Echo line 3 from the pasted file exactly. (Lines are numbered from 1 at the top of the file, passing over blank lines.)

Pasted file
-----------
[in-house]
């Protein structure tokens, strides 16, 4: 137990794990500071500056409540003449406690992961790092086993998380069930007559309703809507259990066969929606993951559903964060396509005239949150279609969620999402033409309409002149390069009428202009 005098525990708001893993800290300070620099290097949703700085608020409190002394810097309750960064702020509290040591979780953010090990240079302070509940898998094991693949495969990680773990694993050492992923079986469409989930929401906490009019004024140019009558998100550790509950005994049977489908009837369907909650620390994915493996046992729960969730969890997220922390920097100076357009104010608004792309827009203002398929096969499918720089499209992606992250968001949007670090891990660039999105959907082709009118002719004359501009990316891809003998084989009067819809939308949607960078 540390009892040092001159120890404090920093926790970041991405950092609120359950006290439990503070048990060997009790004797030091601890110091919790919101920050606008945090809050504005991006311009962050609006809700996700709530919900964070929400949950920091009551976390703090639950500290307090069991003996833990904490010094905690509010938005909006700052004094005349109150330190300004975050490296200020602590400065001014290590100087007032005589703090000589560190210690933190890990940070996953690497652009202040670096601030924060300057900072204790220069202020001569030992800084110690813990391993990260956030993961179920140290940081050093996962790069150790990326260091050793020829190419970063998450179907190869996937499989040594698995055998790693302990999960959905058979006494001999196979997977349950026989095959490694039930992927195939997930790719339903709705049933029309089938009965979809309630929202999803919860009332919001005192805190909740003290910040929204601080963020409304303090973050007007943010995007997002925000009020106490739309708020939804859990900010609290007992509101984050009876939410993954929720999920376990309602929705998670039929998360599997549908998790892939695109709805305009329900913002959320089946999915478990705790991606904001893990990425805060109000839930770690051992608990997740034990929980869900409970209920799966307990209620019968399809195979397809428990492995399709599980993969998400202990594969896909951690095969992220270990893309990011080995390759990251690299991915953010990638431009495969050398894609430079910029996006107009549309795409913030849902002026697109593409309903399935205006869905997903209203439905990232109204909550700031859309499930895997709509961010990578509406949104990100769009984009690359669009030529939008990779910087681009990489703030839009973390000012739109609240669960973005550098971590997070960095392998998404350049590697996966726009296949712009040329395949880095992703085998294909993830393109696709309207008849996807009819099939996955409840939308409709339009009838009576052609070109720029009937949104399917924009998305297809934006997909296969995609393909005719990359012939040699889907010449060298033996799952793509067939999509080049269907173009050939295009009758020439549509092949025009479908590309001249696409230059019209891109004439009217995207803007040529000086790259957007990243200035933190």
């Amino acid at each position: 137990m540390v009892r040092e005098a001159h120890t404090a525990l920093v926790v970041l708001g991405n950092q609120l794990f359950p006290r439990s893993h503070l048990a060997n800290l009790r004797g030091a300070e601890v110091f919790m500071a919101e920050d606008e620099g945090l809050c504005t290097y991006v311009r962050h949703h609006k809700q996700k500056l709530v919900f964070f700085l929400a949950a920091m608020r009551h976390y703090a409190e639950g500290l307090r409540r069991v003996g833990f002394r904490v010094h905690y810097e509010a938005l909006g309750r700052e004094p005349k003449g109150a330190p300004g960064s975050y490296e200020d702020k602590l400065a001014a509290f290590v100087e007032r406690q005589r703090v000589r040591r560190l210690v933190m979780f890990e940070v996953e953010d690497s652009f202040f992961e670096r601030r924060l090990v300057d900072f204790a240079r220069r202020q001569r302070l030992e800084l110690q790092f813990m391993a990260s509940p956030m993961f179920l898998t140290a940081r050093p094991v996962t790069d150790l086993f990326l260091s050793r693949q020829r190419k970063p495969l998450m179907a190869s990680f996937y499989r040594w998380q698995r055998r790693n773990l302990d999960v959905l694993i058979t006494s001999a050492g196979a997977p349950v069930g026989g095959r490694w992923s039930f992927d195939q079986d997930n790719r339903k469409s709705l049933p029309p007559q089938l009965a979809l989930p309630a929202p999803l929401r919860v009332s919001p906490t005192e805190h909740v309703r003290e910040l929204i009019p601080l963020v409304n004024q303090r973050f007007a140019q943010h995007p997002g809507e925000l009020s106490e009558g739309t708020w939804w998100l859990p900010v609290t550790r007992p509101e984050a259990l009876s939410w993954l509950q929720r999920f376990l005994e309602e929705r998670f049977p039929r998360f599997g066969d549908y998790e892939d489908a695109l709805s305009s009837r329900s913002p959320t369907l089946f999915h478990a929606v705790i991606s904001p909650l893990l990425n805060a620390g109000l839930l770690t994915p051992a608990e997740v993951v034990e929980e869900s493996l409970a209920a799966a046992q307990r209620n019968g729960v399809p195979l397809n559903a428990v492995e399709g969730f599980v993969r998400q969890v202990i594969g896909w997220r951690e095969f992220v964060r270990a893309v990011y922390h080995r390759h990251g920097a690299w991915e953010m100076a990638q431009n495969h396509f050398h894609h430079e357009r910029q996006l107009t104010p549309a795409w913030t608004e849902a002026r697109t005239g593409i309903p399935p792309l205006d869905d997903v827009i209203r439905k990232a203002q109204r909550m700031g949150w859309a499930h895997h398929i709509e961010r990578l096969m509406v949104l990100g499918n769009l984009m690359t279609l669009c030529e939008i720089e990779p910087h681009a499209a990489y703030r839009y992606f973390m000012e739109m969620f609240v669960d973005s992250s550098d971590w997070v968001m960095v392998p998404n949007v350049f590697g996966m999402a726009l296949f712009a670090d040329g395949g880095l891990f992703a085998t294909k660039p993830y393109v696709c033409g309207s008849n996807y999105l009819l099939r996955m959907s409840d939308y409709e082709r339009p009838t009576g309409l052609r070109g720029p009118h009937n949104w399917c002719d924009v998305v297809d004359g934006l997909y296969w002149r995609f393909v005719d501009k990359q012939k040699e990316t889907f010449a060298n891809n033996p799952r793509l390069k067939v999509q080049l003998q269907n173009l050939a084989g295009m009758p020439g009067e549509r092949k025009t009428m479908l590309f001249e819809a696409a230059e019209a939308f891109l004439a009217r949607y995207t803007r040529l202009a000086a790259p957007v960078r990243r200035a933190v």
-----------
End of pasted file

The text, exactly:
């Amino acid at each position: 137990m540390v009892r040092e005098a001159h120890t404090a525990l920093v926790v970041l708001g991405n950092q609120l794990f359950p006290r439990s893993h503070l048990a060997n800290l009790r004797g030091a300070e601890v110091f919790m500071a919101e920050d606008e620099g945090l809050c504005t290097y991006v311009r962050h949703h609006k809700q996700k500056l709530v919900f964070f700085l929400a949950a920091m608020r009551h976390y703090a409190e639950g500290l307090r409540r069991v003996g833990f002394r904490v010094h905690y810097e509010a938005l909006g309750r700052e004094p005349k003449g109150a330190p300004g960064s975050y490296e200020d702020k602590l400065a001014a509290f290590v100087e007032r406690q005589r703090v000589r040591r560190l210690v933190m979780f890990e940070v996953e953010d690497s652009f202040f992961e670096r601030r924060l090990v300057d900072f204790a240079r220069r202020q001569r302070l030992e800084l110690q790092f813990m391993a990260s509940p956030m993961f179920l898998t140290a940081r050093p094991v996962t790069d150790l086993f990326l260091s050793r693949q020829r190419k970063p495969l998450m179907a190869s990680f996937y499989r040594w998380q698995r055998r790693n773990l302990d999960v959905l694993i058979t006494s001999a050492g196979a997977p349950v069930g026989g095959r490694w992923s039930f992927d195939q079986d997930n790719r339903k469409s709705l049933p029309p007559q089938l009965a979809l989930p309630a929202p999803l929401r919860v009332s919001p906490t005192e805190h909740v309703r003290e910040l929204i009019p601080l963020v409304n004024q303090r973050f007007a140019q943010h995007p997002g809507e925000l009020s106490e009558g739309t708020w939804w998100l859990p900010v609290t550790r007992p509101e984050a259990l009876s939410w993954l509950q929720r999920f376990l005994e309602e929705r998670f049977p039929r998360f599997g066969d549908y998790e892939d489908a695109l709805s305009s009837r329900s913002p959320t369907l089946f999915h478990a929606v705790i991606s904001p909650l893990l990425n805060a620390g109000l839930l770690t994915p051992a608990e997740v993951v034990e929980e869900s493996l409970a209920a799966a046992q307990r209620n019968g729960v399809p195979l397809n559903a428990v492995e399709g969730f599980v993969r998400q969890v202990i594969g896909w997220r951690e095969f992220v964060r270990a893309v990011y922390h080995r390759h990251g920097a690299w991915e953010m100076a990638q431009n495969h396509f050398h894609h430079e357009r910029q996006l107009t104010p549309a795409w913030t608004e849902a002026r697109t005239g593409i309903p399935p792309l205006d869905d997903v827009i209203r439905k990232a203002q109204r909550m700031g949150w859309a499930h895997h398929i709509e961010r990578l096969m509406v949104l990100g499918n769009l984009m690359t279609l669009c030529e939008i720089e990779p910087h681009a499209a990489y703030r839009y992606f973390m000012e739109m969620f609240v669960d973005s992250s550098d971590w997070v968001m960095v392998p998404n949007v350049f590697g996966m999402a726009l296949f712009a670090d040329g395949g880095l891990f992703a085998t294909k660039p993830y393109v696709c033409g309207s008849n996807y999105l009819l099939r996955m959907s409840d939308y409709e082709r339009p009838t009576g309409l052609r070109g720029p009118h009937n949104w399917c002719d924009v998305v297809d004359g934006l997909y296969w002149r995609f393909v005719d501009k990359q012939k040699e990316t889907f010449a060298n891809n033996p799952r793509l390069k067939v999509q080049l003998q269907n173009l050939a084989g295009m009758p020439g009067e549509r092949k025009t009428m479908l590309f001249e819809a696409a230059e019209a939308f891109l004439a009217r949607y995207t803007r040529l202009a000086a790259p957007v960078r990243r200035a933190v």